It never hurts to have more opportunities to detect magical effects and creatures, so this is a valuable ability. And if you’re doubling down on the detective aspect of this archetype, then you prioritized Wisdom, giving you a higher Wisdom modifier which lets you maximize the number of time you can use your Unerring Eye.

This ability would be great for campaigns involving beings with shapechanging abilities like dragons, greatwyrms, vampires, and werewolves.

Unfortunately, Unerring Eye doesn’t give you insight into the source of the magic, just that there is deceptive magic within 30 feet of you. Let’s say you’re in a crowded town square and you use Unerring Eye. You detect there is deceptive magic around you, but you don’t know that it’s Bahumut disguised as a homeless man sitting near the fountain.

This ability is particularly useful if you already know what you’re looking for and have the luxury of narrowing down the potential sources of the magic you’re detecting.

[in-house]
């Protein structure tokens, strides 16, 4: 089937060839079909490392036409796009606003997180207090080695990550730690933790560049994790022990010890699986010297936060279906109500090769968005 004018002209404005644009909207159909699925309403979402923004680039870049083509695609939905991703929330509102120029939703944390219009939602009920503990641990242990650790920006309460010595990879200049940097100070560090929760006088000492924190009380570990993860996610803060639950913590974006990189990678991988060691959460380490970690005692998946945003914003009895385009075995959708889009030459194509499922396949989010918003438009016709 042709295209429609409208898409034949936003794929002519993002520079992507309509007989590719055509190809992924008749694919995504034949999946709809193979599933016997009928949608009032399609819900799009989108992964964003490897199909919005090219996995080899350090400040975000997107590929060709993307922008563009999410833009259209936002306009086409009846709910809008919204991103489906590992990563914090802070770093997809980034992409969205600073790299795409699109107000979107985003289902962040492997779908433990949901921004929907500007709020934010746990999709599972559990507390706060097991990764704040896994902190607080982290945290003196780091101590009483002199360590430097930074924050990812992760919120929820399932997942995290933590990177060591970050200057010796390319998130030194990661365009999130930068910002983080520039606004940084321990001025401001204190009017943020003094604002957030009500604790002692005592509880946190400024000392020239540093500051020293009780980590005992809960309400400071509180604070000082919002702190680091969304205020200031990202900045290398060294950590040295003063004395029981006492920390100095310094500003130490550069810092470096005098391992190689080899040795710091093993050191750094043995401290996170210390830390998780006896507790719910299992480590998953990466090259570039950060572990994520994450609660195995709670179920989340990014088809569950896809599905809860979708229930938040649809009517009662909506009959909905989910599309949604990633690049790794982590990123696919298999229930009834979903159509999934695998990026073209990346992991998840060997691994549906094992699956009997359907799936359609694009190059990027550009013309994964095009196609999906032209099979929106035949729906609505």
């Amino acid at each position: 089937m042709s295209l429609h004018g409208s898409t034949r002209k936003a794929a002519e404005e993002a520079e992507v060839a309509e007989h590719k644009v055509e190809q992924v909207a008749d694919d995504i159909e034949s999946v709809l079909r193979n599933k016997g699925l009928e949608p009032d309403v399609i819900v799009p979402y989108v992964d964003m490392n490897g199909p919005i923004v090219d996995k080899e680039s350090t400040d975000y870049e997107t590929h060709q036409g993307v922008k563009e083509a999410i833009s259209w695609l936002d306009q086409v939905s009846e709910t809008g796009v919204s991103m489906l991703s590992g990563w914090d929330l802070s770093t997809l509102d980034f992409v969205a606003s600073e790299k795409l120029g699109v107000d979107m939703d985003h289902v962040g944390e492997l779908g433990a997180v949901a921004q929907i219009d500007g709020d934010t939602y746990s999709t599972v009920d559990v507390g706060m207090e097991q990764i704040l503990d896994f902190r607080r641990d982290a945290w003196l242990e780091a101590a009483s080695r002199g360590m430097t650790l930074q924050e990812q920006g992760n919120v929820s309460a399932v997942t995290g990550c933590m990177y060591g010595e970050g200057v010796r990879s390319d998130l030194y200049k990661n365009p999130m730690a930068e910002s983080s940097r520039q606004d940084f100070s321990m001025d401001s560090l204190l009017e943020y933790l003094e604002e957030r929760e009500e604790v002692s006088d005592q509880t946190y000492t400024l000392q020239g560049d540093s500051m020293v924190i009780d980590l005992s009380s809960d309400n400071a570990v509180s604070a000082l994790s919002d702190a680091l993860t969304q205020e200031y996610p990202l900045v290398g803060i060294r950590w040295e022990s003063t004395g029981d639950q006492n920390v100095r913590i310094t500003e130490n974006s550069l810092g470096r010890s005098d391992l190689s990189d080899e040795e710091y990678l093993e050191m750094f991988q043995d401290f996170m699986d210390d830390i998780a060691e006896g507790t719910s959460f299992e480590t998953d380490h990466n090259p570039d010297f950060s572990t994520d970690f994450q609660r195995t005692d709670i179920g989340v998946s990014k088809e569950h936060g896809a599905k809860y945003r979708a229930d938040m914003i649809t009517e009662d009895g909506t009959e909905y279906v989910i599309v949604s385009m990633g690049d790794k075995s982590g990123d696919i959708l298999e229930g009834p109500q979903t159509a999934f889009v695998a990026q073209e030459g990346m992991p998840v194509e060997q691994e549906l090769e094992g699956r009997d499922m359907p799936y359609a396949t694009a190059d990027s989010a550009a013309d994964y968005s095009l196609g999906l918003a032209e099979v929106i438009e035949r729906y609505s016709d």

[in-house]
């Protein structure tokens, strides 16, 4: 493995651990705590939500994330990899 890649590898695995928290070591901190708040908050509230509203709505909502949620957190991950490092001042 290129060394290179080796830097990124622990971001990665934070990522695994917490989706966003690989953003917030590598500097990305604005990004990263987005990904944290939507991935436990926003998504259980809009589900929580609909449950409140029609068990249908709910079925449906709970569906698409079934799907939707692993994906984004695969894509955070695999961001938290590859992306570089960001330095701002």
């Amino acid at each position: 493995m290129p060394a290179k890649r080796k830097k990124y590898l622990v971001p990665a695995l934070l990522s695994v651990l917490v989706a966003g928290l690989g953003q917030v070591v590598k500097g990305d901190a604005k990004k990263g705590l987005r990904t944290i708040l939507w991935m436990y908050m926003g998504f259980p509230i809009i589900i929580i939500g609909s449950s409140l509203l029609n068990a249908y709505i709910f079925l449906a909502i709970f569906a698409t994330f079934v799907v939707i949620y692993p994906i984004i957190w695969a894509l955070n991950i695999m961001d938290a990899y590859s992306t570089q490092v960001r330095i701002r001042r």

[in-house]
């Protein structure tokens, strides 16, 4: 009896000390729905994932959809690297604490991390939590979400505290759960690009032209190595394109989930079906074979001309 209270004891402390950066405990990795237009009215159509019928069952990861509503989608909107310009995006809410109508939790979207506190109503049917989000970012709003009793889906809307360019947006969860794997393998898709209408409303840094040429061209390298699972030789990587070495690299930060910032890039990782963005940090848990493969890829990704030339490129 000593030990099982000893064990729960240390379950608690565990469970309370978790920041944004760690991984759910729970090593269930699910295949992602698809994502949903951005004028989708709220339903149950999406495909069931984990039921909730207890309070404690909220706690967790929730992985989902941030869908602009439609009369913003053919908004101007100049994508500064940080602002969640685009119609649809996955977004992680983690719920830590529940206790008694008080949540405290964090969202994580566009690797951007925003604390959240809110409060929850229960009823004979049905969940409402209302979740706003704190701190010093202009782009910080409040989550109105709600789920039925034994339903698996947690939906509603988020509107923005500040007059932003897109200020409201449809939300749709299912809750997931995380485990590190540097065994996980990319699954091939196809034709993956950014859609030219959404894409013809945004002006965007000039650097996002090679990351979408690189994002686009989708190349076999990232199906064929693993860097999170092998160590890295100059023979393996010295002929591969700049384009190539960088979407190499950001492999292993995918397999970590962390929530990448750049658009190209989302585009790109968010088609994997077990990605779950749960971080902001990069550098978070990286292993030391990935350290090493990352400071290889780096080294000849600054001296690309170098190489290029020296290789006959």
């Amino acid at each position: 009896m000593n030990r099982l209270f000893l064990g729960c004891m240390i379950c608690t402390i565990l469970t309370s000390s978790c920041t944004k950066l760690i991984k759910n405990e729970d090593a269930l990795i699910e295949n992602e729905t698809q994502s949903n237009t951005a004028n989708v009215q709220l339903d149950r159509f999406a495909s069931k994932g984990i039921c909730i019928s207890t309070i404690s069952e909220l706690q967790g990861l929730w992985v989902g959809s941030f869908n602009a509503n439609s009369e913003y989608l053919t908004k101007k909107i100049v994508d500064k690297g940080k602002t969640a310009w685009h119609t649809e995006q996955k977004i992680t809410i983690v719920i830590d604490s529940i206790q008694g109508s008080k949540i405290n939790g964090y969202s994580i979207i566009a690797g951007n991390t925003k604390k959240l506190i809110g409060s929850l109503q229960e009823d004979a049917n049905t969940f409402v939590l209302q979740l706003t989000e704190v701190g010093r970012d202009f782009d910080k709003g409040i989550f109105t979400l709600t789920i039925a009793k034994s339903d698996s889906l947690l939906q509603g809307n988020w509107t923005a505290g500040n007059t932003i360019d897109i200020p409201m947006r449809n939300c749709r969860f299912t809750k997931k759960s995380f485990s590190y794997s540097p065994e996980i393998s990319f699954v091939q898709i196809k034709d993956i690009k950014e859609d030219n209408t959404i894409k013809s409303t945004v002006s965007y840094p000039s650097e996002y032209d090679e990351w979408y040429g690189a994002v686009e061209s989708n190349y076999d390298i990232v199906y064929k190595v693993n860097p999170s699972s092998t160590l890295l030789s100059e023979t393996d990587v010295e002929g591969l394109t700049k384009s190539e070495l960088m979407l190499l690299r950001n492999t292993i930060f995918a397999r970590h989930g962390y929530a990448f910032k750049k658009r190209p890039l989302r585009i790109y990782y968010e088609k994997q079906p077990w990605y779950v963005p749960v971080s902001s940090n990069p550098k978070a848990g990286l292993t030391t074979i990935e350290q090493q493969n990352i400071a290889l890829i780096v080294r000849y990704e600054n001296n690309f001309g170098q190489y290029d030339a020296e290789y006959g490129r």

Eye for Weakness (17th Level)

The final ability you receive for a non-combat-focused subclass is a feature that grants you more sneaky damage.

At 17th level, you learn to exploit a creature’s weaknesses by carefully studying its tactics and movement. While your Insightful Fighting feature applies to a creature, your Sneak Attack damage against that creature increases by 3d6.

Xanathar’s Guide to Everything, p. 46

At first, this might seem underwhelming. You have to use your bonus action for Insightful Fighting, and then your Sneak Attack damage against that creature increases by 3d6.

An extra 3d6 at 17th level?

It doesn’t sound like much, but it is.

At 17th level, a rogue inflicts an extra 9d6 sneaky damage, or an average of 31.5 damage. With Insightful Fighting activated, the rogue’s sneaky damage increases to 12d6 (average of 42 damage) AND you don’t need to gain advantage on an attack in order to inflict that extra damage!

If you are fighting a difficult enemy—at 17th level that sounds reasonable—what’s the damage difference over 10 rounds?

Without Insightful Fighting, that’s 31.5 x 10 rounds = 315 damage.

With Insightful Fighting, that’s 42 x 10 rounds = 420 damage.

That’s nothing to laugh at. And I appreciate how this final skill builds on one of the first abilities the rogue gains as an Inquisitive. It is a sweet cherry on top.

Tips for the Inquisitive rogue in 5e

How do you connect an Inquisitive rogue in 5e to the party?